Thinking less about appearance and more about the functionality of our bodies is a good place to start. This models to the child that the appearance of bodies is not the prime concern of the family, and instead demonstrating kindness to one another and curiosity about a wide variety of food is more important. These topics are not taboo, but that they are just not at the front and center of the family’s concerns.

Praise being a double-edged sword

When a parent takes their child to the pediatrician, they can set some boundaries in place with their doctor:
  • Ask the pediatrician that any weight-related comments must only be made between the doctor and the parent and not around the child. This goes for both criticisms or concerns as well as any praise because this can create unintended misinformation for the child about what is good and bad with regards to their body.
  • Familiarize yourself with research about your child’s body development. Most children gain weight around their middle section during puberty before they start growing taller and being aware of this pre-puberty growth spurt period can help you not to unnecessarily pressure your child to lose weight that is, in fact, not a serious issue.
  • Try to avoid thinking about teaching your child about losing or avoiding weight gain, and instead teach them patterns of wellbeing that is appropriate for their age.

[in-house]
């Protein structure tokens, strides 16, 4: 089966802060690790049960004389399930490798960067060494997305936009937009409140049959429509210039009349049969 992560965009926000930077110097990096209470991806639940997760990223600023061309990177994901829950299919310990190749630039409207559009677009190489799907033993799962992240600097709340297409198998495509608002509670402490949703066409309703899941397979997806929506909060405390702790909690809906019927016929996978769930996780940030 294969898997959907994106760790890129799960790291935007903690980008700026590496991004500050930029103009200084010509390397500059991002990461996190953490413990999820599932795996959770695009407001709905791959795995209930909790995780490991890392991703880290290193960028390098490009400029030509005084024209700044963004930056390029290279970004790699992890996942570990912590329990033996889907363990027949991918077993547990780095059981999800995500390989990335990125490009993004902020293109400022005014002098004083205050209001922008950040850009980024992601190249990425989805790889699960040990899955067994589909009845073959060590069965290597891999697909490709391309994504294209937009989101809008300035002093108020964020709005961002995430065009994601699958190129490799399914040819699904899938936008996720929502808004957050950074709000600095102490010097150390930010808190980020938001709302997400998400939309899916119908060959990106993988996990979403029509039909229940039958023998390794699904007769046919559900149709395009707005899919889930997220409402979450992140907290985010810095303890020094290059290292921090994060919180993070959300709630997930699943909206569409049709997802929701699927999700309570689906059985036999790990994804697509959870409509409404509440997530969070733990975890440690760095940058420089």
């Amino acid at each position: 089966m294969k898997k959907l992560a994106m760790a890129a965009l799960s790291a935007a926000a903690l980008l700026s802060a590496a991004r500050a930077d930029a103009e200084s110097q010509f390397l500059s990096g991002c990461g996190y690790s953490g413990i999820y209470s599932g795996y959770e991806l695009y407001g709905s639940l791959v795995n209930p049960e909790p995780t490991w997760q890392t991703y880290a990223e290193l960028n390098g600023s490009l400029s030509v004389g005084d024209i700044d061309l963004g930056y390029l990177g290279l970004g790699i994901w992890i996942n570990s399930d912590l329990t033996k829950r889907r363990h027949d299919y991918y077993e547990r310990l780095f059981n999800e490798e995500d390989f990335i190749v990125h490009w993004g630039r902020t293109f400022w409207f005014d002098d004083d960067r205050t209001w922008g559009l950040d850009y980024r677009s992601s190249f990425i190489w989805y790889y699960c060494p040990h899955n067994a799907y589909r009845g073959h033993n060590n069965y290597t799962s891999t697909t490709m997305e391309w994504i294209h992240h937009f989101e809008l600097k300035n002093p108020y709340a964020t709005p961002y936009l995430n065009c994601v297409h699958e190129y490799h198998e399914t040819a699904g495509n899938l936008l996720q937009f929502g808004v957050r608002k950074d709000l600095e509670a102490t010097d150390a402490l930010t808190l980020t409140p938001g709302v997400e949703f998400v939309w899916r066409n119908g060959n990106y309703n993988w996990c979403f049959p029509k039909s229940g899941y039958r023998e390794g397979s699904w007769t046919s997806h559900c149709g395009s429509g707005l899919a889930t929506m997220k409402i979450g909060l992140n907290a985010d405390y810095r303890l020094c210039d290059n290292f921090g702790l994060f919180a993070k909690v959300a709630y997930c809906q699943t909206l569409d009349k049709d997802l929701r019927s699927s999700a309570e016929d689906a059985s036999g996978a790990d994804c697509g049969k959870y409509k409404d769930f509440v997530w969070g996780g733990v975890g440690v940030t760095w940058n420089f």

The moment we step into the territory of trying to fix our child’s weight or trying to suppress or slow weight gain, we tend to create the very behaviors that actually predict future weight gain and eating problems down the line. (Marci Evans)
Read the article on: Forget WW! How to Protect Your Children from Food & Body Shame



I am a licensed Psychologist and Certified Eating Disorder Specialist. While I may have over 20 years of clinical experience, what I also have is the experience of having been a patient who had an eating disorder as well. One thing that I never had during all of my treatment was someone who could look me in the eye and honestly say to me "hey, I've been there. I understand". Going through treatment for an eating disorder is one of the hardest and scariest things to do. I remember being asked to do things that scared me. Things I now know ultimately helped me to get better. But, at the time, I had serious doubts and fears about it. If even one of my providers had been able to tell me "I know it's scary, but I had to go through that part too. Here's what will probably happen...." then perhaps I would not have gone in and out of treatment so many times. My own experience ultimately led me to specialize in treating eating disorders. I wanted to be the therapist I never had; the one who "got it". I will be giving you my perspective and information as an expert and clinician who has been treating patients for over 2 decades. But don't just take my word for it...keep listening to hear the truly informative insights and knowledge guest experts have to share. I am so happy you are here!